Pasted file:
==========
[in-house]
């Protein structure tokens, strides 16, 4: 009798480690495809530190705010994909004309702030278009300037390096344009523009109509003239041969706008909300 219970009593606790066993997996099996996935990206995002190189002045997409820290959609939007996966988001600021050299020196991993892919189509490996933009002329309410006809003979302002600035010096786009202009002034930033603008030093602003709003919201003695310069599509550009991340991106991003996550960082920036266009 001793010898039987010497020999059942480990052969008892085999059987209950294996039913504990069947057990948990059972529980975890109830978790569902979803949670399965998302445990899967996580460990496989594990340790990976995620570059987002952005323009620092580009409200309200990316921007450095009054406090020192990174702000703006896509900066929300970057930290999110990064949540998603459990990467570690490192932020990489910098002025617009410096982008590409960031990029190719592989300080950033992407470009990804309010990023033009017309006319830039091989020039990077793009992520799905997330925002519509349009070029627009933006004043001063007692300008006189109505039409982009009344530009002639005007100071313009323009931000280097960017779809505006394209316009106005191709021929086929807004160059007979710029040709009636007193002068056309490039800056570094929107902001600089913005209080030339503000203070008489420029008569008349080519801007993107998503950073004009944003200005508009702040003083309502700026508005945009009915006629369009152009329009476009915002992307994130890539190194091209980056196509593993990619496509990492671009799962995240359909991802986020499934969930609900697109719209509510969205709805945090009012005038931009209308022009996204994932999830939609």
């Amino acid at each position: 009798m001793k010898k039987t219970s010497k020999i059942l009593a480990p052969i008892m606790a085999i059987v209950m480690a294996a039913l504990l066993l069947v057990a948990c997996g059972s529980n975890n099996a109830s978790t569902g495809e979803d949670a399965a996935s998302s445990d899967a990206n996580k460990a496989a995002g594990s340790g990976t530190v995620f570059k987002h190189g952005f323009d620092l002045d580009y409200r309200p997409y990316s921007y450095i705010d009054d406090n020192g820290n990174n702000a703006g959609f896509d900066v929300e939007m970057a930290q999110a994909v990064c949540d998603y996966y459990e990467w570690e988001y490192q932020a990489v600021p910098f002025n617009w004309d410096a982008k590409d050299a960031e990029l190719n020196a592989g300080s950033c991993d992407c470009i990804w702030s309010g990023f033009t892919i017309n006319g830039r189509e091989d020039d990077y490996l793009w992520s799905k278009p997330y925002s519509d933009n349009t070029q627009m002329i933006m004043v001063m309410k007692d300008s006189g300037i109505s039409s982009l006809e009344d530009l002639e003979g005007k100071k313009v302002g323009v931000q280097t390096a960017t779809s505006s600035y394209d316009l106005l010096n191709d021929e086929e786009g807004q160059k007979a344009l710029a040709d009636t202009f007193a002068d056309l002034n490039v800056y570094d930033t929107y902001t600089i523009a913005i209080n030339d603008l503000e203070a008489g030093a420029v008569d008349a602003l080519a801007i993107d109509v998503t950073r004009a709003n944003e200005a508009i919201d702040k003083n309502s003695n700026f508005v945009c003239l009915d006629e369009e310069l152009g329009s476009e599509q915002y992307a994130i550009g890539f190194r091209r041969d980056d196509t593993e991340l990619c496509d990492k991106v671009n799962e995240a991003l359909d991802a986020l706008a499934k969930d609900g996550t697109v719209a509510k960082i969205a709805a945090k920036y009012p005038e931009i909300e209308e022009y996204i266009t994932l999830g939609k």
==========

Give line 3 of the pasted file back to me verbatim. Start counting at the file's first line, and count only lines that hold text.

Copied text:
């Amino acid at each position: 009798m001793k010898k039987t219970s010497k020999i059942l009593a480990p052969i008892m606790a085999i059987v209950m480690a294996a039913l504990l066993l069947v057990a948990c997996g059972s529980n975890n099996a109830s978790t569902g495809e979803d949670a399965a996935s998302s445990d899967a990206n996580k460990a496989a995002g594990s340790g990976t530190v995620f570059k987002h190189g952005f323009d620092l002045d580009y409200r309200p997409y990316s921007y450095i705010d009054d406090n020192g820290n990174n702000a703006g959609f896509d900066v929300e939007m970057a930290q999110a994909v990064c949540d998603y996966y459990e990467w570690e988001y490192q932020a990489v600021p910098f002025n617009w004309d410096a982008k590409d050299a960031e990029l190719n020196a592989g300080s950033c991993d992407c470009i990804w702030s309010g990023f033009t892919i017309n006319g830039r189509e091989d020039d990077y490996l793009w992520s799905k278009p997330y925002s519509d933009n349009t070029q627009m002329i933006m004043v001063m309410k007692d300008s006189g300037i109505s039409s982009l006809e009344d530009l002639e003979g005007k100071k313009v302002g323009v931000q280097t390096a960017t779809s505006s600035y394209d316009l106005l010096n191709d021929e086929e786009g807004q160059k007979a344009l710029a040709d009636t202009f007193a002068d056309l002034n490039v800056y570094d930033t929107y902001t600089i523009a913005i209080n030339d603008l503000e203070a008489g030093a420029v008569d008349a602003l080519a801007i993107d109509v998503t950073r004009a709003n944003e200005a508009i919201d702040k003083n309502s003695n700026f508005v945009c003239l009915d006629e369009e310069l152009g329009s476009e599509q915002y992307a994130i550009g890539f190194r091209r041969d980056d196509t593993e991340l990619c496509d990492k991106v671009n799962e995240a991003l359909d991802a986020l706008a499934k969930d609900g996550t697109v719209a509510k960082i969205a709805a945090k920036y009012p005038e931009i909300e209308e022009y996204i266009t994932l999830g939609k």